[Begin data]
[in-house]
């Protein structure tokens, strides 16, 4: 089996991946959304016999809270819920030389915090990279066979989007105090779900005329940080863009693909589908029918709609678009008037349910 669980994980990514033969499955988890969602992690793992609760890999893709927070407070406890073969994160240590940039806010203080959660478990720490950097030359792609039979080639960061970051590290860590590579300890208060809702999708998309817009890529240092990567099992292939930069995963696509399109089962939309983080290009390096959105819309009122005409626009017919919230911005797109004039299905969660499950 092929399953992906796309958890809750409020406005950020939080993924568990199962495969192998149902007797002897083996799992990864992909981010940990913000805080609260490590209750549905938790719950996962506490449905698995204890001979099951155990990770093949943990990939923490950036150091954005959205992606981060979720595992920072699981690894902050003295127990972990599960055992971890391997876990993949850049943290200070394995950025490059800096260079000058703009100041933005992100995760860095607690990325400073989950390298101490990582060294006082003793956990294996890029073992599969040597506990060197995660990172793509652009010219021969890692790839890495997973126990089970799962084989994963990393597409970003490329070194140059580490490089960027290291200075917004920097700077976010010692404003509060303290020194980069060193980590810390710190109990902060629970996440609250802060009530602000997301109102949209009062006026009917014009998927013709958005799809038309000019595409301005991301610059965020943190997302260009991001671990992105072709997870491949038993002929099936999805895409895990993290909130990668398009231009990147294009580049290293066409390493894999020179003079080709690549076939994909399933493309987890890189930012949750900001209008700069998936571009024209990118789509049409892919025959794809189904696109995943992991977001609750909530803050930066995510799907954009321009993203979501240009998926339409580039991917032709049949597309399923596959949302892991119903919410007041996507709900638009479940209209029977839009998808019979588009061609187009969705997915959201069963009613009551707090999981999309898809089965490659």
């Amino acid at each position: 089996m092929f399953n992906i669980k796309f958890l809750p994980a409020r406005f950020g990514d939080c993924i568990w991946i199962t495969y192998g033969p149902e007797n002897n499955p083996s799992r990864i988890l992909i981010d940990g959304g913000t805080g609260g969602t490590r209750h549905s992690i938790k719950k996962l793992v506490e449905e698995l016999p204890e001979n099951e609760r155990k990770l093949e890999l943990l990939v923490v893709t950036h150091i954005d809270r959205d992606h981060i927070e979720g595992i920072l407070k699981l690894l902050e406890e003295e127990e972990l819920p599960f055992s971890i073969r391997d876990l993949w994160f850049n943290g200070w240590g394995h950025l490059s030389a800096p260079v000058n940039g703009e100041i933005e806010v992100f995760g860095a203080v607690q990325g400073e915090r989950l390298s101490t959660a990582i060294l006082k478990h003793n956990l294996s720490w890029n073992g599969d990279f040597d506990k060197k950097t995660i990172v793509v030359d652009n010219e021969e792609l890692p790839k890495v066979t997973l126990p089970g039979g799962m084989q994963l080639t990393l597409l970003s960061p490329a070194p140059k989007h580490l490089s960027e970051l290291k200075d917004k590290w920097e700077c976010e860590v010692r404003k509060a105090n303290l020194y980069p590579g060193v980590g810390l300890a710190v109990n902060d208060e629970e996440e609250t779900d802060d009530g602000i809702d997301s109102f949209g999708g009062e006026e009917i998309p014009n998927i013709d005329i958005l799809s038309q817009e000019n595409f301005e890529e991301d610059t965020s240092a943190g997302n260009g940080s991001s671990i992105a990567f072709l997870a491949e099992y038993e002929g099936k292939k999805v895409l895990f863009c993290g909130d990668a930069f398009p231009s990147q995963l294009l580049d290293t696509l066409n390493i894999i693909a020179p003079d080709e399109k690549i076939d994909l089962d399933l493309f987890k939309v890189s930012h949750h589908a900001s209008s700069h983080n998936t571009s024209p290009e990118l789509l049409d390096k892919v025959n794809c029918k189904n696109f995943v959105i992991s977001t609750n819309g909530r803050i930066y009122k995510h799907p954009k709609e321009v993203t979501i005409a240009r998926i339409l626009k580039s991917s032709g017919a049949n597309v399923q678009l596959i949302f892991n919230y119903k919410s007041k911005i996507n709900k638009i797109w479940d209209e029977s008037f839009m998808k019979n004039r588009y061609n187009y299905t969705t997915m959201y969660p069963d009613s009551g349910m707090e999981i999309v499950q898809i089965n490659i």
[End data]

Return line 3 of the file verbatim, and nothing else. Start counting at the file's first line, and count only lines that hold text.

């Amino acid at each position: 089996m092929f399953n992906i669980k796309f958890l809750p994980a409020r406005f950020g990514d939080c993924i568990w991946i199962t495969y192998g033969p149902e007797n002897n499955p083996s799992r990864i988890l992909i981010d940990g959304g913000t805080g609260g969602t490590r209750h549905s992690i938790k719950k996962l793992v506490e449905e698995l016999p204890e001979n099951e609760r155990k990770l093949e890999l943990l990939v923490v893709t950036h150091i954005d809270r959205d992606h981060i927070e979720g595992i920072l407070k699981l690894l902050e406890e003295e127990e972990l819920p599960f055992s971890i073969r391997d876990l993949w994160f850049n943290g200070w240590g394995h950025l490059s030389a800096p260079v000058n940039g703009e100041i933005e806010v992100f995760g860095a203080v607690q990325g400073e915090r989950l390298s101490t959660a990582i060294l006082k478990h003793n956990l294996s720490w890029n073992g599969d990279f040597d506990k060197k950097t995660i990172v793509v030359d652009n010219e021969e792609l890692p790839k890495v066979t997973l126990p089970g039979g799962m084989q994963l080639t990393l597409l970003s960061p490329a070194p140059k989007h580490l490089s960027e970051l290291k200075d917004k590290w920097e700077c976010e860590v010692r404003k509060a105090n303290l020194y980069p590579g060193v980590g810390l300890a710190v109990n902060d208060e629970e996440e609250t779900d802060d009530g602000i809702d997301s109102f949209g999708g009062e006026e009917i998309p014009n998927i013709d005329i958005l799809s038309q817009e000019n595409f301005e890529e991301d610059t965020s240092a943190g997302n260009g940080s991001s671990i992105a990567f072709l997870a491949e099992y038993e002929g099936k292939k999805v895409l895990f863009c993290g909130d990668a930069f398009p231009s990147q995963l294009l580049d290293t696509l066409n390493i894999i693909a020179p003079d080709e399109k690549i076939d994909l089962d399933l493309f987890k939309v890189s930012h949750h589908a900001s209008s700069h983080n998936t571009s024209p290009e990118l789509l049409d390096k892919v025959n794809c029918k189904n696109f995943v959105i992991s977001t609750n819309g909530r803050i930066y009122k995510h799907p954009k709609e321009v993203t979501i005409a240009r998926i339409l626009k580039s991917s032709g017919a049949n597309v399923q678009l596959i949302f892991n919230y119903k919410s007041k911005i996507n709900k638009i797109w479940d209209e029977s008037f839009m998808k019979n004039r588009y061609n187009y299905t969705t997915m959201y969660p069963d009613s009551g349910m707090e999981i999309v499950q898809i089965n490659i």